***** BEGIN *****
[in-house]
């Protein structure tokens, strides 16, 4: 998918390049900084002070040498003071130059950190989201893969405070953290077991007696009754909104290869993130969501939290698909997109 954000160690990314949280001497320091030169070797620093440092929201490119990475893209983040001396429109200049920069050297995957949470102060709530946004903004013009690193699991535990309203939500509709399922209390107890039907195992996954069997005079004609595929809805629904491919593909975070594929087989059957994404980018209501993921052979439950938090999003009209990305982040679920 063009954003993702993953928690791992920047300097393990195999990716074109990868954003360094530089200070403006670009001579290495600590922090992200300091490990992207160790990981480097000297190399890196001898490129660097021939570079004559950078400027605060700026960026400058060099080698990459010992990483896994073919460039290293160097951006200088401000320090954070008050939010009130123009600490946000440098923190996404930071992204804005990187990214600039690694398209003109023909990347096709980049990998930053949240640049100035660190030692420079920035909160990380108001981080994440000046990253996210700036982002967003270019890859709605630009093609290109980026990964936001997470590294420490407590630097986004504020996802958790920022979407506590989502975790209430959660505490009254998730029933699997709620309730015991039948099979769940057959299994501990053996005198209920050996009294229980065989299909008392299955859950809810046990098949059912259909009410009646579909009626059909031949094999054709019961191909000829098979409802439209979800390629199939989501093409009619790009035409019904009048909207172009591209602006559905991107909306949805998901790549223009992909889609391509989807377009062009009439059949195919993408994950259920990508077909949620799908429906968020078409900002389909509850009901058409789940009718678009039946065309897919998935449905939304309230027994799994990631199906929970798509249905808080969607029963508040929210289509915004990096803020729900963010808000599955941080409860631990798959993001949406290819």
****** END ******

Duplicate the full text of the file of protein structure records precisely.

[in-house]
């Protein structure tokens, strides 16, 4: 998918390049900084002070040498003071130059950190989201893969405070953290077991007696009754909104290869993130969501939290698909997109 954000160690990314949280001497320091030169070797620093440092929201490119990475893209983040001396429109200049920069050297995957949470102060709530946004903004013009690193699991535990309203939500509709399922209390107890039907195992996954069997005079004609595929809805629904491919593909975070594929087989059957994404980018209501993921052979439950938090999003009209990305982040679920 063009954003993702993953928690791992920047300097393990195999990716074109990868954003360094530089200070403006670009001579290495600590922090992200300091490990992207160790990981480097000297190399890196001898490129660097021939570079004559950078400027605060700026960026400058060099080698990459010992990483896994073919460039290293160097951006200088401000320090954070008050939010009130123009600490946000440098923190996404930071992204804005990187990214600039690694398209003109023909990347096709980049990998930053949240640049100035660190030692420079920035909160990380108001981080994440000046990253996210700036982002967003270019890859709605630009093609290109980026990964936001997470590294420490407590630097986004504020996802958790920022979407506590989502975790209430959660505490009254998730029933699997709620309730015991039948099979769940057959299994501990053996005198209920050996009294229980065989299909008392299955859950809810046990098949059912259909009410009646579909009626059909031949094999054709019961191909000829098979409802439209979800390629199939989501093409009619790009035409019904009048909207172009591209602006559905991107909306949805998901790549223009992909889609391509989807377009062009009439059949195919993408994950259920990508077909949620799908429906968020078409900002389909509850009901058409789940009718678009039946065309897919998935449905939304309230027994799994990631199906929970798509249905808080969607029963508040929210289509915004990096803020729900963010808000599955941080409860631990798959993001949406290819």